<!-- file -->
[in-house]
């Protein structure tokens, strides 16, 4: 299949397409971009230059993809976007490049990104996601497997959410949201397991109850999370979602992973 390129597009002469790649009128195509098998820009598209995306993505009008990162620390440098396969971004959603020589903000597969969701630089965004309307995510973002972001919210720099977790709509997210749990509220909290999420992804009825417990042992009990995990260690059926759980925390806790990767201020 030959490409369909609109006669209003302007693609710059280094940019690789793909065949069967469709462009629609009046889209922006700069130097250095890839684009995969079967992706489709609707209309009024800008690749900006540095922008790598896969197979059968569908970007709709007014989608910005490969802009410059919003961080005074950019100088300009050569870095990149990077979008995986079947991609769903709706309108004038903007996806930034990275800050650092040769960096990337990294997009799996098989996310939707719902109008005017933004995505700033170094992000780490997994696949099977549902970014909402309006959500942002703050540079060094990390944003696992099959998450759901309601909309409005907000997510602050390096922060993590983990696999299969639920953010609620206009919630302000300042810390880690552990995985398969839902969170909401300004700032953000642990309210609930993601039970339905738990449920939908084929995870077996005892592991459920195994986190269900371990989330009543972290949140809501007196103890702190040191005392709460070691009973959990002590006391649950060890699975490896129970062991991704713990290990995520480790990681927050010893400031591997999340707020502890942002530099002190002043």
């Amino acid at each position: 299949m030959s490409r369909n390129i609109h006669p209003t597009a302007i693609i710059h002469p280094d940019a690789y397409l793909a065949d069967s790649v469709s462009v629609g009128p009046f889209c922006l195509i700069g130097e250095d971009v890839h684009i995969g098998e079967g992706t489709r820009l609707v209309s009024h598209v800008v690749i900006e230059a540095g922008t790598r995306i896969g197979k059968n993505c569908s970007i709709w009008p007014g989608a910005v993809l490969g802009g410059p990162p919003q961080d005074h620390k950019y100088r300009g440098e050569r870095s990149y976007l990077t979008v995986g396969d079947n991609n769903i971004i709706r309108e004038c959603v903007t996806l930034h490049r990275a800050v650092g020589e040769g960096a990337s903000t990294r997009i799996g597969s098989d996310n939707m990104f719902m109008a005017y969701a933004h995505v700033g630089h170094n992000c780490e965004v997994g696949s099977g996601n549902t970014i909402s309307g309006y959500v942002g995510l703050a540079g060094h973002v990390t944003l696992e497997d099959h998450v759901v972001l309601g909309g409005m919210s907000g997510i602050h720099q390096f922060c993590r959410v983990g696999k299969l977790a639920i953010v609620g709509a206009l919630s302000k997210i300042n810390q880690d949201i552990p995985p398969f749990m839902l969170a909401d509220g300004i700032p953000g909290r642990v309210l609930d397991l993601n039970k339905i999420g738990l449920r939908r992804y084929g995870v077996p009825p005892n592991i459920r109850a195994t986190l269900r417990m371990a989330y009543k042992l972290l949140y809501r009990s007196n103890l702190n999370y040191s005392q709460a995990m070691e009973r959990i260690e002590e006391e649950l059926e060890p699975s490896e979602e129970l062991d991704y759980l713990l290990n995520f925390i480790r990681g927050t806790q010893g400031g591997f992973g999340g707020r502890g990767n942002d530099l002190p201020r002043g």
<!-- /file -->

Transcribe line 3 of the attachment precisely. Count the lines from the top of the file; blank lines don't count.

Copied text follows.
């Amino acid at each position: 299949m030959s490409r369909n390129i609109h006669p209003t597009a302007i693609i710059h002469p280094d940019a690789y397409l793909a065949d069967s790649v469709s462009v629609g009128p009046f889209c922006l195509i700069g130097e250095d971009v890839h684009i995969g098998e079967g992706t489709r820009l609707v209309s009024h598209v800008v690749i900006e230059a540095g922008t790598r995306i896969g197979k059968n993505c569908s970007i709709w009008p007014g989608a910005v993809l490969g802009g410059p990162p919003q961080d005074h620390k950019y100088r300009g440098e050569r870095s990149y976007l990077t979008v995986g396969d079947n991609n769903i971004i709706r309108e004038c959603v903007t996806l930034h490049r990275a800050v650092g020589e040769g960096a990337s903000t990294r997009i799996g597969s098989d996310n939707m990104f719902m109008a005017y969701a933004h995505v700033g630089h170094n992000c780490e965004v997994g696949s099977g996601n549902t970014i909402s309307g309006y959500v942002g995510l703050a540079g060094h973002v990390t944003l696992e497997d099959h998450v759901v972001l309601g909309g409005m919210s907000g997510i602050h720099q390096f922060c993590r959410v983990g696999k299969l977790a639920i953010v609620g709509a206009l919630s302000k997210i300042n810390q880690d949201i552990p995985p398969f749990m839902l969170a909401d509220g300004i700032p953000g909290r642990v309210l609930d397991l993601n039970k339905i999420g738990l449920r939908r992804y084929g995870v077996p009825p005892n592991i459920r109850a195994t986190l269900r417990m371990a989330y009543k042992l972290l949140y809501r009990s007196n103890l702190n999370y040191s005392q709460a995990m070691e009973r959990i260690e002590e006391e649950l059926e060890p699975s490896e979602e129970l062991d991704y759980l713990l290990n995520f925390i480790r990681g927050t806790q010893g400031g591997f992973g999340g707020r502890g990767n942002d530099l002190p201020r002043g």